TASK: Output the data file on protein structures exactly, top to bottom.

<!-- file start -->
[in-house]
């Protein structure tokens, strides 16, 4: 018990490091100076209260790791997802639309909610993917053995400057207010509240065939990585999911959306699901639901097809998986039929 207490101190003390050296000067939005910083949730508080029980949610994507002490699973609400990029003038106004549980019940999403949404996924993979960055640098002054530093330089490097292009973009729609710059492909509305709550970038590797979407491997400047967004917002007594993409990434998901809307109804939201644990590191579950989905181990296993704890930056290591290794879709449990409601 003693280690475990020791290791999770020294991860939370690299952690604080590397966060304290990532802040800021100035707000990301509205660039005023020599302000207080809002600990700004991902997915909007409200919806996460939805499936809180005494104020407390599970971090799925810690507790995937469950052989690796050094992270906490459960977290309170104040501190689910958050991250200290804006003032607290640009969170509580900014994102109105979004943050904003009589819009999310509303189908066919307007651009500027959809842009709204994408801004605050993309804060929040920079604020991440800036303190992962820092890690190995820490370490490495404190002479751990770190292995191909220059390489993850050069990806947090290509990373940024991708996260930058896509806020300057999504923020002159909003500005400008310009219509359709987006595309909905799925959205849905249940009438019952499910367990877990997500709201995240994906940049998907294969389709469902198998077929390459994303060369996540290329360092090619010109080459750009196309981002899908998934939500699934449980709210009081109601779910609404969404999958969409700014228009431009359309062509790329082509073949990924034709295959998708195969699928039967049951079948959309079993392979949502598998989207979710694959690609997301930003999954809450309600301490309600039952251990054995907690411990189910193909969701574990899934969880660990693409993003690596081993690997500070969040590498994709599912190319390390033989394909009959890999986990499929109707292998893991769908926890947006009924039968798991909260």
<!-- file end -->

[in-house]
């Protein structure tokens, strides 16, 4: 018990490091100076209260790791997802639309909610993917053995400057207010509240065939990585999911959306699901639901097809998986039929 207490101190003390050296000067939005910083949730508080029980949610994507002490699973609400990029003038106004549980019940999403949404996924993979960055640098002054530093330089490097292009973009729609710059492909509305709550970038590797979407491997400047967004917002007594993409990434998901809307109804939201644990590191579950989905181990296993704890930056290591290794879709449990409601 003693280690475990020791290791999770020294991860939370690299952690604080590397966060304290990532802040800021100035707000990301509205660039005023020599302000207080809002600990700004991902997915909007409200919806996460939805499936809180005494104020407390599970971090799925810690507790995937469950052989690796050094992270906490459960977290309170104040501190689910958050991250200290804006003032607290640009969170509580900014994102109105979004943050904003009589819009999310509303189908066919307007651009500027959809842009709204994408801004605050993309804060929040920079604020991440800036303190992962820092890690190995820490370490490495404190002479751990770190292995191909220059390489993850050069990806947090290509990373940024991708996260930058896509806020300057999504923020002159909003500005400008310009219509359709987006595309909905799925959205849905249940009438019952499910367990877990997500709201995240994906940049998907294969389709469902198998077929390459994303060369996540290329360092090619010109080459750009196309981002899908998934939500699934449980709210009081109601779910609404969404999958969409700014228009431009359309062509790329082509073949990924034709295959998708195969699928039967049951079948959309079993392979949502598998989207979710694959690609997301930003999954809450309600301490309600039952251990054995907690411990189910193909969701574990899934969880660990693409993003690596081993690997500070969040590498994709599912190319390390033989394909009959890999986990499929109707292998893991769908926890947006009924039968798991909260």